Commission Takes Step Toward Scrapping Health Board
The countywide mask mandate and other actions of the medical professionals have raised public ire.
by jesse fox mayshark • december 15, 2020
ani roma (lower right), the citizen representative to the board of health, addresses Knox County Commission on Monday night.
On Knox County’s second day in a row of 500-plus new cases of COVID-19, an 8-3 majority of County Commission voted to send forward an ordinance change that would abolish the county Board of Health and re-establish it as an advisory body.
If the ordinance passes, local pandemic response would again fall to county health officer Dr. Martha Buchanan.
If commissioners pass the ordinance change at their meeting next Monday, Dec. 21, it will still need another reading at their January meeting before it becomes law.
“By doing a regulation instead of a recommendation, they are making 470,000 Knox Countians criminals,” said Commissioner Carson Dailey, who spoke in support of the ordinance. “If I'm not wearing my mask, and I'm out, that’s a class C misdemeanor, punishable by a $50 fine or 10 days in jail.”
Dailey was repeating a common refrain from anti-Board of Health activists who have crowded Commission meetings in recent months angry about the county mask mandate and other public health measures adopted by the board.
In fact, no Knox Countians have been cited for not wearing masks, and a small number of businesses have been cited for failure to observe a cut-off for serving alcohol.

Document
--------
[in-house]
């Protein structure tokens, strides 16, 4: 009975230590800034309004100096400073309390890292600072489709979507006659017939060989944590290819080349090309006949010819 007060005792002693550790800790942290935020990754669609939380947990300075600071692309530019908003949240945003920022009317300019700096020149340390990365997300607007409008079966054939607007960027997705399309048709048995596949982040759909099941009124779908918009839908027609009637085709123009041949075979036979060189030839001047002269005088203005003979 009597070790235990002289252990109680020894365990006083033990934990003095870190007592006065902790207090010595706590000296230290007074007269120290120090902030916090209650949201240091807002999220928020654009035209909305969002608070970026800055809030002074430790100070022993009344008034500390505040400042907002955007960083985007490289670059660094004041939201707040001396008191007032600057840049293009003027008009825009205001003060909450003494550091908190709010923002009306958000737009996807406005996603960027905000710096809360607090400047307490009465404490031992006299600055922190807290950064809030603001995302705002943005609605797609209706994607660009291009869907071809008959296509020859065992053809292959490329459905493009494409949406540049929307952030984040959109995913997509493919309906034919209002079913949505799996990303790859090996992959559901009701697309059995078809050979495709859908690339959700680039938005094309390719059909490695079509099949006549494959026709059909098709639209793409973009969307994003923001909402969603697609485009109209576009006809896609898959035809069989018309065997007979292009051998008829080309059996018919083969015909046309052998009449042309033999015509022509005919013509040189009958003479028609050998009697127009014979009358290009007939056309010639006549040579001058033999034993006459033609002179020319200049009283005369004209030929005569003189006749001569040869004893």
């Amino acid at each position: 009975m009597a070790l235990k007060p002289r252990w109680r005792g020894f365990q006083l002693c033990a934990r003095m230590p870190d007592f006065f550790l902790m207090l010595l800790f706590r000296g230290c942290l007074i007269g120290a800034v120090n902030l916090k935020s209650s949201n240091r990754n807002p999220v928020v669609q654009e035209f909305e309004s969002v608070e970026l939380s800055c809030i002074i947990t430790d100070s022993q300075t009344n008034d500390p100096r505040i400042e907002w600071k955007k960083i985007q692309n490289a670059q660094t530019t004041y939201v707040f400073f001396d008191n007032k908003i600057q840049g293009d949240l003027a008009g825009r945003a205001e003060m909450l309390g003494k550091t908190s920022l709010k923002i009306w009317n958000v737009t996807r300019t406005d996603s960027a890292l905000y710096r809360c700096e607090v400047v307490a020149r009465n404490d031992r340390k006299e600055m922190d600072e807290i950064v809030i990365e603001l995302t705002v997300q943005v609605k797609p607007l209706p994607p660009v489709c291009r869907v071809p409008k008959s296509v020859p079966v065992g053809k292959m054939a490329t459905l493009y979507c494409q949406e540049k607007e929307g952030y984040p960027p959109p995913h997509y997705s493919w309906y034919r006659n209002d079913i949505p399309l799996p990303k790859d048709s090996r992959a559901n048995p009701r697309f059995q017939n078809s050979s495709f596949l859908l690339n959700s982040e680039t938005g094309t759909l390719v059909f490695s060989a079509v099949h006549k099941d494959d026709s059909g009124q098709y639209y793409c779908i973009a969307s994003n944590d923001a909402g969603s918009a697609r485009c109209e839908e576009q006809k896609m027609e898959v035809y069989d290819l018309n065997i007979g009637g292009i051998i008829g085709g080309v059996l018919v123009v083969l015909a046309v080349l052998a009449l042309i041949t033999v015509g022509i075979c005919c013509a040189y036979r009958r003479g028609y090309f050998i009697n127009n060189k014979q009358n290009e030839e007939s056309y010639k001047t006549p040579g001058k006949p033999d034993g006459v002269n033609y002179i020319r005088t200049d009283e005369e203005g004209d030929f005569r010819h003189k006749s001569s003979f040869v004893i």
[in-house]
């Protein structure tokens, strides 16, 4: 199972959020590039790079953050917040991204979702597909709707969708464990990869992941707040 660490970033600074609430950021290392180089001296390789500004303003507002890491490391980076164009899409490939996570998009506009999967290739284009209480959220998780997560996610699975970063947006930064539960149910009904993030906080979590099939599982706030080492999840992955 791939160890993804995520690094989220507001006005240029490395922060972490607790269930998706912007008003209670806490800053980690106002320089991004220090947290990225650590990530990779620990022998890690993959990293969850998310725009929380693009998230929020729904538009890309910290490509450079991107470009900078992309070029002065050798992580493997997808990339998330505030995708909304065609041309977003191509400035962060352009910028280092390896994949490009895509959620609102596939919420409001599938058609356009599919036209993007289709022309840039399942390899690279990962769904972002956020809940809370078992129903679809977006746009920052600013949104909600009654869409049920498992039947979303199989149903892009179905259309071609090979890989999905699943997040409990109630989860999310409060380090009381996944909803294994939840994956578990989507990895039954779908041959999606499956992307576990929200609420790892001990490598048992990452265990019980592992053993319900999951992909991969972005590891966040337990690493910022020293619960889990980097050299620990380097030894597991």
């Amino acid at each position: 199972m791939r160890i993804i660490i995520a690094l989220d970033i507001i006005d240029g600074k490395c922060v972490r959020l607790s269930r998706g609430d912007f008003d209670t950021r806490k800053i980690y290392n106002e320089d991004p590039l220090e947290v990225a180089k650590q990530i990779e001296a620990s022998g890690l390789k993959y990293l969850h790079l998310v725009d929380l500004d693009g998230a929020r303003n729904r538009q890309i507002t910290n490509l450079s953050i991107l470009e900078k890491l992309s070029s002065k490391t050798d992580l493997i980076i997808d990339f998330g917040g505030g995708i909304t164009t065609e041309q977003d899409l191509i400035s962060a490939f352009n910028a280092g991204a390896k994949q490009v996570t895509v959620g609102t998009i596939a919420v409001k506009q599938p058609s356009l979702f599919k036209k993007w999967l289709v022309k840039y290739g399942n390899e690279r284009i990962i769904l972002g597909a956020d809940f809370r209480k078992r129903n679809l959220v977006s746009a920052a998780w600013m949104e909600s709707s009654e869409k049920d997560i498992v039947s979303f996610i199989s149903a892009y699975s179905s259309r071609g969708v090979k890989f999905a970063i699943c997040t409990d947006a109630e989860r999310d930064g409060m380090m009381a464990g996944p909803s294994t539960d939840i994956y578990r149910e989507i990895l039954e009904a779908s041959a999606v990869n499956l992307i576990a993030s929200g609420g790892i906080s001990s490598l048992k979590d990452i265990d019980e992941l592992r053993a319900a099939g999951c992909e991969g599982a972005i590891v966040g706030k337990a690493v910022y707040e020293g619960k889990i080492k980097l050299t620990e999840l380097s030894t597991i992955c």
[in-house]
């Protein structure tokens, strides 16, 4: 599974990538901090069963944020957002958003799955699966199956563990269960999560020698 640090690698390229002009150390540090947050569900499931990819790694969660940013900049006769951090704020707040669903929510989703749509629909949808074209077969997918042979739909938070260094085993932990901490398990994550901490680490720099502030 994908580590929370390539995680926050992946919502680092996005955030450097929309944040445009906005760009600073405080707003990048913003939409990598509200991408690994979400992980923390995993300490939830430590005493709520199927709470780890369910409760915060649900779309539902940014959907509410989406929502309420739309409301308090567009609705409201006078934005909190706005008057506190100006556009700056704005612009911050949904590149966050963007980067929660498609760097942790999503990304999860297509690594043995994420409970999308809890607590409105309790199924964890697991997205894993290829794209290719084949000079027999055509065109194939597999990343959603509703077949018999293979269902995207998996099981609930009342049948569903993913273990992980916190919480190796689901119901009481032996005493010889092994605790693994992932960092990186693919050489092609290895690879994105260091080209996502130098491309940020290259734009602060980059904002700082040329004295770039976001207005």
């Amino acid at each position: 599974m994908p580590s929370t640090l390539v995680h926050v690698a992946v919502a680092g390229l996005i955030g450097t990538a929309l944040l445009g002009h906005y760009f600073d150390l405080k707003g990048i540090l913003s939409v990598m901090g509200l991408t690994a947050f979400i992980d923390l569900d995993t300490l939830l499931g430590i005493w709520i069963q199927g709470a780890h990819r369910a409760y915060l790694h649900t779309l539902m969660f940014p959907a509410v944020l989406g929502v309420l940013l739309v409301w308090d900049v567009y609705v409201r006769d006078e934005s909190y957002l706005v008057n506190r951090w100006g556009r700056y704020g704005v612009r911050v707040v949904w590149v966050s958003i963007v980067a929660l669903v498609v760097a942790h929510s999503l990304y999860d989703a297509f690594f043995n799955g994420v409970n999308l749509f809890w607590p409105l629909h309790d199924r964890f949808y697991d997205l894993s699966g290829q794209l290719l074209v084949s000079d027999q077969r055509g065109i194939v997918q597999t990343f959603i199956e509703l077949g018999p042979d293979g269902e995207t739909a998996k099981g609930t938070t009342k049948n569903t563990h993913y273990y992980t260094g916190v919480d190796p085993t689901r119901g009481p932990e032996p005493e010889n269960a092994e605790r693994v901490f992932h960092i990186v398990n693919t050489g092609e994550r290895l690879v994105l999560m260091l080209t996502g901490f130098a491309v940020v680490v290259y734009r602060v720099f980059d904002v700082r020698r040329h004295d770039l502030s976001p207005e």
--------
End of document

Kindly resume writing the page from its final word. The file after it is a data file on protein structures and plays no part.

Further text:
But the discussion Monday night was about more than data, which barely entered the conversation. Commissioners said little about crowded hospitals and a mounting death toll that has claimed 29 Knox County residents in the past seven days.
Instead, there were arguments that the unelected Board of Health, which is appointed by County Commission, should not have regulatory powers.
Commissioner Kyle Ward, who sponsored the ordinance, said people shouldn’t worry about taking decision-making away from a board made up largely of health professionals. Under state law, if the board is abolished, its power would rest with the county’s health officer, Dr. Martha Buchanan. Buchanan currently sits on the Board of Health.
“It’s not getting rid of them,” Ward said of the Board of Health. “They're going to stay there, and the power will then go to the Health Department, and the head of the Health Department will be making decisions.”
Ward’s ordinance actually does get rid of the existing board, repealing the section of county code that refers to the section of state law that empowers the Board of Health. In its place, Ward proposes a health advisory board made up of the exact same positions currently represented by the existing board. (Whether current members of the board would want to stay on in a new configuration would be up to them.)
Commissioner Terry Hill, who ended up voting to send the ordinance on, said she wasn’t sure just moving regulatory authority from the Board of Health to Buchanan would placate people who object to the public health orders on principle.